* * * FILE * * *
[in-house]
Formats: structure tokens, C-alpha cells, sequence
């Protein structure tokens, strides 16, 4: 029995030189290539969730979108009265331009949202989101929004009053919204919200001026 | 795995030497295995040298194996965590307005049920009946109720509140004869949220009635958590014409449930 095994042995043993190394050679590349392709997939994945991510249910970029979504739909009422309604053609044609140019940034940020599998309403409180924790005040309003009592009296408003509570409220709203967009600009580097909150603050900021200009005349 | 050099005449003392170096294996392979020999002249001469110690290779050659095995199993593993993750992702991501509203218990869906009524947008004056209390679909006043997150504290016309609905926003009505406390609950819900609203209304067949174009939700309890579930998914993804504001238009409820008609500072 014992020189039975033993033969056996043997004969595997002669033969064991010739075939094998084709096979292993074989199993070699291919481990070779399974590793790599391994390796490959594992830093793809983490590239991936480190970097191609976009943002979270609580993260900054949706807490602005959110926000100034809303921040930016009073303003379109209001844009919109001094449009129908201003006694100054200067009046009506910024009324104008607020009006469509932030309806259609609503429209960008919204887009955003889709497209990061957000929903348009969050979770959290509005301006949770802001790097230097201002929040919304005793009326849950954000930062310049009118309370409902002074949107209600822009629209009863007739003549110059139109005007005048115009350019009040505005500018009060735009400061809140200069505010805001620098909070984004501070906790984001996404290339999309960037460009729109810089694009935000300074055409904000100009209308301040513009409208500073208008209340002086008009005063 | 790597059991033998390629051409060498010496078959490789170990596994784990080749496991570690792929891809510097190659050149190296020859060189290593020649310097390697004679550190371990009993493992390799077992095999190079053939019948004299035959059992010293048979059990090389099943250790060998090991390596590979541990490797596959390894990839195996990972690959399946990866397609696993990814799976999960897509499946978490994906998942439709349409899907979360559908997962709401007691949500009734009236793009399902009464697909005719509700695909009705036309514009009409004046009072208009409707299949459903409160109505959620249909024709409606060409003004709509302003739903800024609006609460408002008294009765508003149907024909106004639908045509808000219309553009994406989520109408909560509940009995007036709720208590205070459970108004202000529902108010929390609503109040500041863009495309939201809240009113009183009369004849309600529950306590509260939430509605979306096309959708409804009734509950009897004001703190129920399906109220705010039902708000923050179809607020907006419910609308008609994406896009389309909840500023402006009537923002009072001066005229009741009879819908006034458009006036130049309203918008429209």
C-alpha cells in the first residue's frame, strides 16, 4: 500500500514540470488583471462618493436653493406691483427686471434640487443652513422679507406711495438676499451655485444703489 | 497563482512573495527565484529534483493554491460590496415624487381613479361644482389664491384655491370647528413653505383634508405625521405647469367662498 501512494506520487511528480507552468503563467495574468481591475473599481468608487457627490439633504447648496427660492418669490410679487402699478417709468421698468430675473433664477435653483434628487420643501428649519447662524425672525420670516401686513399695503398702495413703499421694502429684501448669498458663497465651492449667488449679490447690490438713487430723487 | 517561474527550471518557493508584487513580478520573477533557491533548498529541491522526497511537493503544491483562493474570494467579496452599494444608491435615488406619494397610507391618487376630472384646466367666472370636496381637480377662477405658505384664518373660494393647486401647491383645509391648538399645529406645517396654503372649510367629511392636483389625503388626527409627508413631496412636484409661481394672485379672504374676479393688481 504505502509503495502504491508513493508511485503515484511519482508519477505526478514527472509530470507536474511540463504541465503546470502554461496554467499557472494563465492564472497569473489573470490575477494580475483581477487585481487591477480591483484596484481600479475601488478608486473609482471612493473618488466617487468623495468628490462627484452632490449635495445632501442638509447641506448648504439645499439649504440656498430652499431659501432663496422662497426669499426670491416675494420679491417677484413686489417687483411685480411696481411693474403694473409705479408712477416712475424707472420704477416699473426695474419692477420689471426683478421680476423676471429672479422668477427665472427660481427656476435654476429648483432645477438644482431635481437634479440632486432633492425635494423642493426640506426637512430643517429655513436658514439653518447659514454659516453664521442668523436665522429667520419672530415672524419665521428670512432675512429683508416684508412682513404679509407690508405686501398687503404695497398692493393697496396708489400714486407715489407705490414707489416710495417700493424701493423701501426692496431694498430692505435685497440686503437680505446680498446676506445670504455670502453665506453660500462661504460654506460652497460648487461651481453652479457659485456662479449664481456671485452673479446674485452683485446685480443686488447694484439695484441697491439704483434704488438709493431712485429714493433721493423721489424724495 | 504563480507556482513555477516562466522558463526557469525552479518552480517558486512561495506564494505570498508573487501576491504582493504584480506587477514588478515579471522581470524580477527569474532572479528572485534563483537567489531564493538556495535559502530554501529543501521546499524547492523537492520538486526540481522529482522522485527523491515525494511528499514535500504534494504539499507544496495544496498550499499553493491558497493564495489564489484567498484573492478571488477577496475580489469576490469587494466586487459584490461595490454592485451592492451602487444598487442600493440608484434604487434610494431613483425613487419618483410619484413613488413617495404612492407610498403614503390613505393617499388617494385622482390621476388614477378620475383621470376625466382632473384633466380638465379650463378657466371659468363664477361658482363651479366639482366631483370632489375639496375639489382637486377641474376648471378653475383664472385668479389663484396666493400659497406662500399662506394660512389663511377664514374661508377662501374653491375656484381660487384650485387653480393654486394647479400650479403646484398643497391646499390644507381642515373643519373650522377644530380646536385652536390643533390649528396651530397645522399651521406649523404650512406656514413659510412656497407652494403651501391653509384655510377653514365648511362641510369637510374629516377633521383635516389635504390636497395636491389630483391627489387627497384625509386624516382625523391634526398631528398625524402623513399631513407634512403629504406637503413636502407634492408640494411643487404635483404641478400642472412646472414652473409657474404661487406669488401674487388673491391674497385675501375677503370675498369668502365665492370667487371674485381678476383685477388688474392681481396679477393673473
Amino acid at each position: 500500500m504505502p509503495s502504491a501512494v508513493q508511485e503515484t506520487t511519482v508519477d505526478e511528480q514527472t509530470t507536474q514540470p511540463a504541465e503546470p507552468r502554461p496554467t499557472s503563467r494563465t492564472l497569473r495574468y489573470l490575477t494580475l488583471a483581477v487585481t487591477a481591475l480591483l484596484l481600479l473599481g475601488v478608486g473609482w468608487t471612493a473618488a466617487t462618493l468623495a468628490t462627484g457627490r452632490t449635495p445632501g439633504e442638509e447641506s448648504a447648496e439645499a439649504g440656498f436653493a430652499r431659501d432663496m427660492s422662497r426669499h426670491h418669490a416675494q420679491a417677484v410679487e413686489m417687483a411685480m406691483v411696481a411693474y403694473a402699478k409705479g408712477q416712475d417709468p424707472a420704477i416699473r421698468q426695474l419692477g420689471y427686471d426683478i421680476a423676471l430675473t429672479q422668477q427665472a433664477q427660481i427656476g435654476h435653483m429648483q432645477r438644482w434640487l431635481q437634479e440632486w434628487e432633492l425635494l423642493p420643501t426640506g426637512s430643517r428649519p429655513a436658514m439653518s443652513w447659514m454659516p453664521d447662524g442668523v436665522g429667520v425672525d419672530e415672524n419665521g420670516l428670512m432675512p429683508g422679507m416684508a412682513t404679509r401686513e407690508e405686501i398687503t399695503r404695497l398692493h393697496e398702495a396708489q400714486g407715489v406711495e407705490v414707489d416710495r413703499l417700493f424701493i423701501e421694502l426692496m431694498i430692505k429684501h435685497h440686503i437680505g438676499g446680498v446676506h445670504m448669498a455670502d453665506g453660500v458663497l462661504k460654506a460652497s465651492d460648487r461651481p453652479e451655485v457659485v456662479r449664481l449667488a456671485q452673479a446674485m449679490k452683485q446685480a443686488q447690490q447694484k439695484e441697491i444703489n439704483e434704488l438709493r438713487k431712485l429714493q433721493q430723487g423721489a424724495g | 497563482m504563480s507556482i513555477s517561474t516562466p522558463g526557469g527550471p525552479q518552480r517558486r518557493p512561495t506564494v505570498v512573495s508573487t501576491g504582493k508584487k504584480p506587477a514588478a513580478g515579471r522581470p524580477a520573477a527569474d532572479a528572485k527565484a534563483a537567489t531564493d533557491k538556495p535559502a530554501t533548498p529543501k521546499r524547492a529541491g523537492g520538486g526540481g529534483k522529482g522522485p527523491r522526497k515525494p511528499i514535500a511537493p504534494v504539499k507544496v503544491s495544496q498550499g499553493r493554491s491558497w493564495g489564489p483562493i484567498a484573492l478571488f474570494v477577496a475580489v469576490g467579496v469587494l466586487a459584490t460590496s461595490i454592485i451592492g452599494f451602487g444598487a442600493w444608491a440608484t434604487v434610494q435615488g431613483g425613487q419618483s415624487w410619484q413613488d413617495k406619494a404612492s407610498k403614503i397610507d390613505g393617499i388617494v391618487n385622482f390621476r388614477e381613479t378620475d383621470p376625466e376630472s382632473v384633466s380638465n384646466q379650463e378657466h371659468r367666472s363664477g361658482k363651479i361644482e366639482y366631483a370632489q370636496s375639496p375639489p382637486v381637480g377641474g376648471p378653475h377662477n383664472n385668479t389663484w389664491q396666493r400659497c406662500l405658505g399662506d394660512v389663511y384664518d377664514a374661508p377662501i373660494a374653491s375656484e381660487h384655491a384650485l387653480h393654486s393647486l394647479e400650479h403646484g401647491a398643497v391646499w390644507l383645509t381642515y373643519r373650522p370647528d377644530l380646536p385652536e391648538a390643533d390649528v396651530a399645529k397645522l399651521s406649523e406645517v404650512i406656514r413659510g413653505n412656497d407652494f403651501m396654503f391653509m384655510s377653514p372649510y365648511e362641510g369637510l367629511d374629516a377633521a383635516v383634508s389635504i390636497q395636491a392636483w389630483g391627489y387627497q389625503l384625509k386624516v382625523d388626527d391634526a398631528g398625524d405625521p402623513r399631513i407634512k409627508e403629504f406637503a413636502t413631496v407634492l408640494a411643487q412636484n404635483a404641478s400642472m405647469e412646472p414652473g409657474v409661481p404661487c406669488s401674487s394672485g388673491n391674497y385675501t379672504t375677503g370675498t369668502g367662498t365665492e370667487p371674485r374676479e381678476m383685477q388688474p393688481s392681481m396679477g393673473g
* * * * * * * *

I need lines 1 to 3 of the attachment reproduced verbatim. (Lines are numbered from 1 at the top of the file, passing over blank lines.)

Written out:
[in-house]
Formats: structure tokens, C-alpha cells, sequence
């Protein structure tokens, strides 16, 4: 029995030189290539969730979108009265331009949202989101929004009053919204919200001026 | 795995030497295995040298194996965590307005049920009946109720509140004869949220009635958590014409449930 095994042995043993190394050679590349392709997939994945991510249910970029979504739909009422309604053609044609140019940034940020599998309403409180924790005040309003009592009296408003509570409220709203967009600009580097909150603050900021200009005349 | 050099005449003392170096294996392979020999002249001469110690290779050659095995199993593993993750992702991501509203218990869906009524947008004056209390679909006043997150504290016309609905926003009505406390609950819900609203209304067949174009939700309890579930998914993804504001238009409820008609500072 014992020189039975033993033969056996043997004969595997002669033969064991010739075939094998084709096979292993074989199993070699291919481990070779399974590793790599391994390796490959594992830093793809983490590239991936480190970097191609976009943002979270609580993260900054949706807490602005959110926000100034809303921040930016009073303003379109209001844009919109001094449009129908201003006694100054200067009046009506910024009324104008607020009006469509932030309806259609609503429209960008919204887009955003889709497209990061957000929903348009969050979770959290509005301006949770802001790097230097201002929040919304005793009326849950954000930062310049009118309370409902002074949107209600822009629209009863007739003549110059139109005007005048115009350019009040505005500018009060735009400061809140200069505010805001620098909070984004501070906790984001996404290339999309960037460009729109810089694009935000300074055409904000100009209308301040513009409208500073208008209340002086008009005063 | 790597059991033998390629051409060498010496078959490789170990596994784990080749496991570690792929891809510097190659050149190296020859060189290593020649310097390697004679550190371990009993493992390799077992095999190079053939019948004299035959059992010293048979059990090389099943250790060998090991390596590979541990490797596959390894990839195996990972690959399946990866397609696993990814799976999960897509499946978490994906998942439709349409899907979360559908997962709401007691949500009734009236793009399902009464697909005719509700695909009705036309514009009409004046009072208009409707299949459903409160109505959620249909024709409606060409003004709509302003739903800024609006609460408002008294009765508003149907024909106004639908045509808000219309553009994406989520109408909560509940009995007036709720208590205070459970108004202000529902108010929390609503109040500041863009495309939201809240009113009183009369004849309600529950306590509260939430509605979306096309959708409804009734509950009897004001703190129920399906109220705010039902708000923050179809607020907006419910609308008609994406896009389309909840500023402006009537923002009072001066005229009741009879819908006034458009006036130049309203918008429209």